The learned counsel for the appellant then contended that in this case the executor has shown by his conduct that he did not hold the property for himself, that he held it in no other capacity than purely as executor under the will, that his son after his death continued to act in the same manner, and that, in any event, it has not been shown that the property was dedicated as "Dharmasala," and that Lala Janaki Das and Ramchand have been in adverse possession of it for upwards of 12 years. Neither branch of his argument can be accepted. In support of the first part, reliance was placed on the facts that it was with the proceeds of the sale of the property allotted in the will to charity and other funds of the estate that the property in dispute was bought by Lala Janaki Das, and that the house tax receipts issued by the municipality show that they were issued in favour of the testator Sri Ram, deceased. But this is no proof that the executor was not holding adversely to the heir. Adverse possession having begun in the manner indicated above, the next question is whether it has been proved that the property was dedicated and that it was held in adverse possession by Lala Janaki Das and Ramchand for the statutory period. It may be mentioned, as argument referred to it, that the absence of a deed in this case creating the trust cannot invalidate the endowment, for "no writing is necessary to create an endowment except where the endowment is created by will, in which case the will must be in writing and attested by at least two witnesses if the case is governed by the Indian Succession Act, S. 57." (See "Principles of Hindu Law," by Mulla, 9th Edn., S. 407.)

As stated already, the Subordinate Judge has found specifically "that there is sufficient material on the record to show that the house in question has been used for public and charitable purposes from 1909-1931."

Both Courts have found that the property was dedicated as "Dharmasala." There is ample evidence to show that it was treated as dedicated property and used as such for charitable and religious purposes till the year 1931, when the defendant came into possession. The evidence shows further, that the defendant was aware that the property was purchased with the money allotted by Babu Sri Ram for charitable purposes, that he was present when the sale was registered, that he supervised the construction of the building, and that to his knowledge the building bore the incription "Dharmasala Babu Ram." The inference from the evidence as a whole is irresistible that it was with his knowledge and implied consent that the building was consecrated as a Dharmasala and used as such for charitable and religious purposes, and that Lala Janaki Das, and after him Ramchand, was in possession of the property till 1931. As forcibly pointed out by the High Court in considering the merits of the case, "during the course of more than 20 years that this building remained in the charge of Janaki Das, and on his death in that of his son, Ramchand, the defendant had never once claimed the property as his own or objected to its being treated as dedicated property." This Board held in 11 MIA 345 (1) at p. 361, that if the owner whose property is encroached upon suffers his right to be barred by the law of limitation the practical effect is the extinction of his title in favour of the party in possession." Section 28, Limitation Act, says :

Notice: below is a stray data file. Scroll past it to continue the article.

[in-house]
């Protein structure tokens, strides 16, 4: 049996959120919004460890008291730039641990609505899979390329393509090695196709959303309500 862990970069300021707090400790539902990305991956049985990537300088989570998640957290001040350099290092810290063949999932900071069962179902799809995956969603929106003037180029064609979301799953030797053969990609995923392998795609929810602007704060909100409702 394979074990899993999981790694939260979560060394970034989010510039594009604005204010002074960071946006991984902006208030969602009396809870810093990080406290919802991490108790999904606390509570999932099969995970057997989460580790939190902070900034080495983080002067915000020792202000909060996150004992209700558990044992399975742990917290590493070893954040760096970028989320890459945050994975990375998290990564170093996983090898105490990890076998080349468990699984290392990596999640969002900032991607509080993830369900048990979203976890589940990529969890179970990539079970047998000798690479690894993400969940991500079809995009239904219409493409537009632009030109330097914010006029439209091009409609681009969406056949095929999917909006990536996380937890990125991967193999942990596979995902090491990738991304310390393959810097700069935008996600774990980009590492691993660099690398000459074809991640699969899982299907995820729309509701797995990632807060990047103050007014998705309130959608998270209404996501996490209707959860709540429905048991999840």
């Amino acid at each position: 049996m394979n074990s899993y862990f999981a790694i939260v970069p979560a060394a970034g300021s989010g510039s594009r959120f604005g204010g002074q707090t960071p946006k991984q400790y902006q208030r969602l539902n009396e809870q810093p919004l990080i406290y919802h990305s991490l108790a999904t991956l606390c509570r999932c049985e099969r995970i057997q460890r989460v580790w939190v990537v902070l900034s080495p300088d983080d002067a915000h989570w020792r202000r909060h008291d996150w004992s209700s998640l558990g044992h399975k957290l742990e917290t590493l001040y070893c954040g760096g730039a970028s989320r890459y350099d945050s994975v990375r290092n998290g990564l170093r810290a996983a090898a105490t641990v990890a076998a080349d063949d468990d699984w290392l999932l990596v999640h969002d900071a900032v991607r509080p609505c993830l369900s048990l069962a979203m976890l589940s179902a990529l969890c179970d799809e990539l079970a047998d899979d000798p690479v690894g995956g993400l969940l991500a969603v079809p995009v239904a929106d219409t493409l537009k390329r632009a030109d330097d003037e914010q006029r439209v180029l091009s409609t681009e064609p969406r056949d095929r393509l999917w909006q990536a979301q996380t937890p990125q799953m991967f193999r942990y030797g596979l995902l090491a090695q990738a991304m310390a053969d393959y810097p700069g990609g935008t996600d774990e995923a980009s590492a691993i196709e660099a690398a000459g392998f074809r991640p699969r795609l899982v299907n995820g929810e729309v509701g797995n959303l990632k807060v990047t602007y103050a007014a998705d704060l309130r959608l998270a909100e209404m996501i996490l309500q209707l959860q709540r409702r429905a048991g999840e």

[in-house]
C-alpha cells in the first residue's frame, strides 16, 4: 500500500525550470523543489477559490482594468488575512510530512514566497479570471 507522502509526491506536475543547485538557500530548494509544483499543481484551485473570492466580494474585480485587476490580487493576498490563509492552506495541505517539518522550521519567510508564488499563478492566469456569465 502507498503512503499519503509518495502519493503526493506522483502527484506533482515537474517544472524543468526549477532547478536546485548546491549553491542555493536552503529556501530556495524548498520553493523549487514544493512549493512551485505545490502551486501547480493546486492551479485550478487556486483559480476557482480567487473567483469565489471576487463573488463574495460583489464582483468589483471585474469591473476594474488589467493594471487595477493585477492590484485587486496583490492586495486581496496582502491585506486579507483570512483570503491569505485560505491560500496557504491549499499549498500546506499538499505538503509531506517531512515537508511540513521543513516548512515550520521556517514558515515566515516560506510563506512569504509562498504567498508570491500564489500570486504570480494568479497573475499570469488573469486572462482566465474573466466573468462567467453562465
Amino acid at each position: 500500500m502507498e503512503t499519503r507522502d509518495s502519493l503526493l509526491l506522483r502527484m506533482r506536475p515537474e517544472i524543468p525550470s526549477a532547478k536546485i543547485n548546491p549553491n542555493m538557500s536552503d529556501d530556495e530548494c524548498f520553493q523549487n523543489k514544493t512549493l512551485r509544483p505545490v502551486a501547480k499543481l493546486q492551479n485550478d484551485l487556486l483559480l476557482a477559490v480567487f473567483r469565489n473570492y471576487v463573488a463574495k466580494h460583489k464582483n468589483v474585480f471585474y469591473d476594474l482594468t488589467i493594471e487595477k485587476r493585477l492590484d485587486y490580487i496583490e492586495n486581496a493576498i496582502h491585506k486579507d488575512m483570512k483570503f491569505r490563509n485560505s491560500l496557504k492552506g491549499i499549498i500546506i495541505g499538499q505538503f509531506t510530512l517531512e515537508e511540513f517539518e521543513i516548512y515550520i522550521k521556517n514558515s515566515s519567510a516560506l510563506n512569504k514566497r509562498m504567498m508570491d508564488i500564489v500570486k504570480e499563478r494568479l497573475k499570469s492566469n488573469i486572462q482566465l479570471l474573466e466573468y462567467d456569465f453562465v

"At the determination of the period hereby limited to any person for instituting a suit for possession of any property his right to such property shall be extinguished." Lala Janaki Das and Ramchand having held the property adversely for upwards of 12 years on behalf of the charity for which it was dedicated, it follows that the title to it, acquired by prescription, has become vested in the charity and that of the defendant, if he had any, has become extinguished by operation of S. 28, Limitation Act. Their Lordships have no doubt that the Subordinate Judge would also have come to the conclusion that the title of the defendant has become barred by limitation, had he not been of the view that Lala Janaki Das retained possession of the suit property as trustee for the benefit of the author of the trust and his legal representatives, and that presumably S. 10, Limitation Act, would apply to the case, though he does not specifically refer to the section. For the above reasons, their Lordships hold that the plaintiffs have established their title to the suit property by adverse possession for upwards of 12 years before the defendant obtained possession of it; and since the suit was brought in January, 1933, within so short a time as two years of dispossession, the plaintiffs are entitled to recover it from the defendant, whose title to hold it if he had any has become extinct by limitation, in whichever manner he may have obtained possession permissively or by trespass.

In the above view, the validity of the defendant's adoption by Mt. Bhugli, the widow of Peari Lal, decided in his favour by the Subordinate Judge and against him by the High Court, does not arise for decision by the Board. Their Lordships will therefore humbly advise His Majesty to dismiss this appeal with costs.

Appeal dismissed.